Published By: Puja Sinha

Visiting Malaga is Living in a Picasso Art: Why?

Be it Moorish architecture, ancient Roman theatres, street festivals, swanky skyscrapers by the beaches, or museums, Malaga has absolutely no dearth of reasons to be a flaneuse’s beloved

Malaga is the birthplace of Picasso. The city which was once so quaint and dainty is now a cosmopolitan hub – a sun-soaked paradise in the southern part of Spain. Its Mediterranean climate and stunning beaches have long been idle for travellers across the world to leisure in all calm and tranquillity. The country has distinct features which lend a different dimension to its beauty.

Why Sojourn at Malaga?

Malaga has evolved to be a darling shopping destination, a connoisseur of art and food, a treasure trove of luxury, and a repository of natural beauty. Its edgy creative splendour is visible in the nooks and crevices. The neighbourhoods proudly nurture open-air galleries and street art. The local stores display the work of local artisans. The bars and corners had played host to Picasso and his contemporaries. At each bend in the road, the sculpture and architecture will take you back. After a day’s haul, travellers still have the freedom to lurk in the green spaces the city still has in abundance. 

Calle Larios—A Street Painted in Warm Hues

Irrespective of being an expensive, commercial hub of the city, Calle Larios is extremely picturesque and soothing to the soul. It is an elegant pedestrian street and a highly sought-after business venue which has still managed to retain some of its old charm. Canopies in the cosiest shades of green hung from each building creating a cool and serene ambience and people flock to the shops or lounge in the coffee shops. The street is beaming with shopping centres and carnival lights. Since the street is well-connected to prominent landmarks,  you need not chase elusive signs and directions to go there.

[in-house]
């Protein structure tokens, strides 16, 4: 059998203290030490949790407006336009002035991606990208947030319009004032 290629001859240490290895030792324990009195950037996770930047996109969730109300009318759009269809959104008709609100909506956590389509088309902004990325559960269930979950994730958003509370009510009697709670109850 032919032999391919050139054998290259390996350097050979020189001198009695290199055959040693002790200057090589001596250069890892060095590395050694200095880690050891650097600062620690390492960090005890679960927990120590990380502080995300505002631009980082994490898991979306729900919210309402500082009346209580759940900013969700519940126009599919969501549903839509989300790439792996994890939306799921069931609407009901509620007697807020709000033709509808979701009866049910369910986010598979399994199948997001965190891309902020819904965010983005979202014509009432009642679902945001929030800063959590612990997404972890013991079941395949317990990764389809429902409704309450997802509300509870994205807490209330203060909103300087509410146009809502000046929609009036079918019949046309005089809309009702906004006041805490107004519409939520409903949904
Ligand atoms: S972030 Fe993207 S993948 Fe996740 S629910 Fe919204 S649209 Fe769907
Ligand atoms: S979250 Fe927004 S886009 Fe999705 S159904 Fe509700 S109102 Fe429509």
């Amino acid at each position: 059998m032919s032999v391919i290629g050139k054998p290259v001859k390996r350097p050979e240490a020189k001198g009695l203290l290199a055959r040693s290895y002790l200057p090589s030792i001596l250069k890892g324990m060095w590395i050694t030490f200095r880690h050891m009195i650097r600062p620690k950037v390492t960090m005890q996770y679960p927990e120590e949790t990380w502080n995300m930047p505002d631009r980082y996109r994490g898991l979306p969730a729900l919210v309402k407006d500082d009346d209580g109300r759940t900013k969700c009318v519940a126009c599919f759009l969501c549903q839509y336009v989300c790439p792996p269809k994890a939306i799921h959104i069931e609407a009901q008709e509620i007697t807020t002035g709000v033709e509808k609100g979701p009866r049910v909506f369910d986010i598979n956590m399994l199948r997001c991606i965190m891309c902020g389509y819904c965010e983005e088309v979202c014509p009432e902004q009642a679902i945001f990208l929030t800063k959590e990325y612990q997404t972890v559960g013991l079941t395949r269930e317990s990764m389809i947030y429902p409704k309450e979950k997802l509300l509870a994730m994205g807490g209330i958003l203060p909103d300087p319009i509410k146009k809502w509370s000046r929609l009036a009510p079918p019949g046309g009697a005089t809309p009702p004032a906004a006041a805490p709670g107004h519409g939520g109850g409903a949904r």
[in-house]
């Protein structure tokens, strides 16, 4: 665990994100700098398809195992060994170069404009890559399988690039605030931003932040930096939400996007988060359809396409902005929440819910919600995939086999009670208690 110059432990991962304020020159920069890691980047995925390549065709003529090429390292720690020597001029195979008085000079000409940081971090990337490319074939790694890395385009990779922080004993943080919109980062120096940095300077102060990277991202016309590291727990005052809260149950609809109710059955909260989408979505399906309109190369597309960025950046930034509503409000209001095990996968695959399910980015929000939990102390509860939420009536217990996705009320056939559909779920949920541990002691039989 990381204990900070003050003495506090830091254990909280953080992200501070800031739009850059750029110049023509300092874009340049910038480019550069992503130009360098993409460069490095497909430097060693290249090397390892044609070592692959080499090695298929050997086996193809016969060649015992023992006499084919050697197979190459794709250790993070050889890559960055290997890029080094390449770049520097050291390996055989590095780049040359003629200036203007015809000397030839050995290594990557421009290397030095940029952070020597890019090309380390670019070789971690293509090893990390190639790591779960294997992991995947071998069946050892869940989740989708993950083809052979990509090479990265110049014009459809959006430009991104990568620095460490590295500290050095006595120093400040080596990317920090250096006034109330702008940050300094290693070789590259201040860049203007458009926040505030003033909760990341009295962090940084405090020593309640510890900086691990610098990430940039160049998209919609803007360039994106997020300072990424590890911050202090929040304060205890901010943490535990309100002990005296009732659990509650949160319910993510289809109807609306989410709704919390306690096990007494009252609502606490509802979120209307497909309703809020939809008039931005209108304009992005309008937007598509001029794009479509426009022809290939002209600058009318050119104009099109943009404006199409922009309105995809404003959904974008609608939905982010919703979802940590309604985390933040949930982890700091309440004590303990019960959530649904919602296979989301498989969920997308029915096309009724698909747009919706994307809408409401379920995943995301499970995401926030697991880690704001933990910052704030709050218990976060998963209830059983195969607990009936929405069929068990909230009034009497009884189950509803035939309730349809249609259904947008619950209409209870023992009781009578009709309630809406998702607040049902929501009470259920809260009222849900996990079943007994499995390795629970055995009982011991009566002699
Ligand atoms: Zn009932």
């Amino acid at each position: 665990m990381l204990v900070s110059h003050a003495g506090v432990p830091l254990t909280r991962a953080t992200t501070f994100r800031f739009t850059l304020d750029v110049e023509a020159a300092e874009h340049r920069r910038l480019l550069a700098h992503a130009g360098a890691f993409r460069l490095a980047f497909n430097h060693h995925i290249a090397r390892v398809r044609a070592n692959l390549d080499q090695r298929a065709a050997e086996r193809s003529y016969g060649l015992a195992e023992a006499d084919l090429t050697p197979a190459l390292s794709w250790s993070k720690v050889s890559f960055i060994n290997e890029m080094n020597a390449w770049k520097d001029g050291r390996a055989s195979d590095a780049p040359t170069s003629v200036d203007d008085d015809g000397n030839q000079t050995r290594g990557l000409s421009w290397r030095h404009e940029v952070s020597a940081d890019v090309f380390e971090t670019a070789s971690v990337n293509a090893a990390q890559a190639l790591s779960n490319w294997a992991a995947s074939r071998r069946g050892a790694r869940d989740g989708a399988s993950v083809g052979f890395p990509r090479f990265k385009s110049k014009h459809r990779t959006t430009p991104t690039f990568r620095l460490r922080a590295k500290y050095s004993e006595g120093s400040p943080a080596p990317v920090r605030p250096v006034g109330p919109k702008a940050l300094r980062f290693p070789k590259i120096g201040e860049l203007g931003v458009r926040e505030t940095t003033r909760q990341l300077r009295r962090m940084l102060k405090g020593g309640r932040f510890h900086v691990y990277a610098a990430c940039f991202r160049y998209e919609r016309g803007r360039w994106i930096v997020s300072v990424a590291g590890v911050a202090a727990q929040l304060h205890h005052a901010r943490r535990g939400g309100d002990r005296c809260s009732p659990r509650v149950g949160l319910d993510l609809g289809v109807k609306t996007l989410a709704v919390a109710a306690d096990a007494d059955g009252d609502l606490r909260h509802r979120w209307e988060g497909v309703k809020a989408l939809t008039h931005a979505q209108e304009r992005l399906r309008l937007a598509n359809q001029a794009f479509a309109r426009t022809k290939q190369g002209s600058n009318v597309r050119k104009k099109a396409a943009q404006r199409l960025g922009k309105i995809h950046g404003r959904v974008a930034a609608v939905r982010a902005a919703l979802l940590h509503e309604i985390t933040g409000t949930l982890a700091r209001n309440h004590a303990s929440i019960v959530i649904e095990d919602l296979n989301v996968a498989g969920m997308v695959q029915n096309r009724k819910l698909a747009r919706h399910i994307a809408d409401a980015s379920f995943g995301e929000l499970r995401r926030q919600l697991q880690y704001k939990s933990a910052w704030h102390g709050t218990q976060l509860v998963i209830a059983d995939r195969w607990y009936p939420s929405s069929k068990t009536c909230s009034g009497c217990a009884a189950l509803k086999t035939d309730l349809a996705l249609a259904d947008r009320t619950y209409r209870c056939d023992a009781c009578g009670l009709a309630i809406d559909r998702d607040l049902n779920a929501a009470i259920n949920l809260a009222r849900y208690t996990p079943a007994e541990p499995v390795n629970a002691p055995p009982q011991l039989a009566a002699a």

Feria de Malaga, the Vibrant Cultural Tradition

The traditional fair of Malaga is an eight-day event and its hullaballoo continues from morning to night. The locales dress up in traditional and partake in a mesmerising spectacle of revelry and celebration. It is also the perfect opportunity to relish the gastronomical delights such as patatas bravas, croquetas, paella and espetos de sardinas and the typical dishes gazpacho, salmorejo, and boquerones. Honestly, it is in the street festivals where the tremendous history of Malaga which has seen the rise and fall of many empires could be traced.

Picasso Museum, Living in Art and History

Malaga has a serpentine and twisted network of roads, all spiralling out of control from a pivotal centre—and this is perhaps one of the unique aspects of the country; a balm to the bruised. Here, at the museum,  about 230 artworks by Picasso are on display.  Far from being merely a random collection of art belonging to different styles and thoughts, it serves as a visual storytelling of his journey through which audiences explore how the maestro will leave a lasting footprint on art and pop culture.

Malaga Beaches, A Respite from the Pathos

The Mediterranean sun works its magic here by the sea as you lie down or take a stroll feeling the soft sand beneath your feet. The beaches are lined by an exceptionally well-maintained promenade overlooking the Andalusian interior. A few beaches such as  Playa El Bajondillo are a stone’s throw from the fishing villages which appear as places suspended in time. Further, Marbella is a world unbound by the fabrics of time. Calahonda is an incredibly beautiful beach with its yellow sand and deep blue waters. It is close to  Calahonda, a party hub for locals and tourists alike.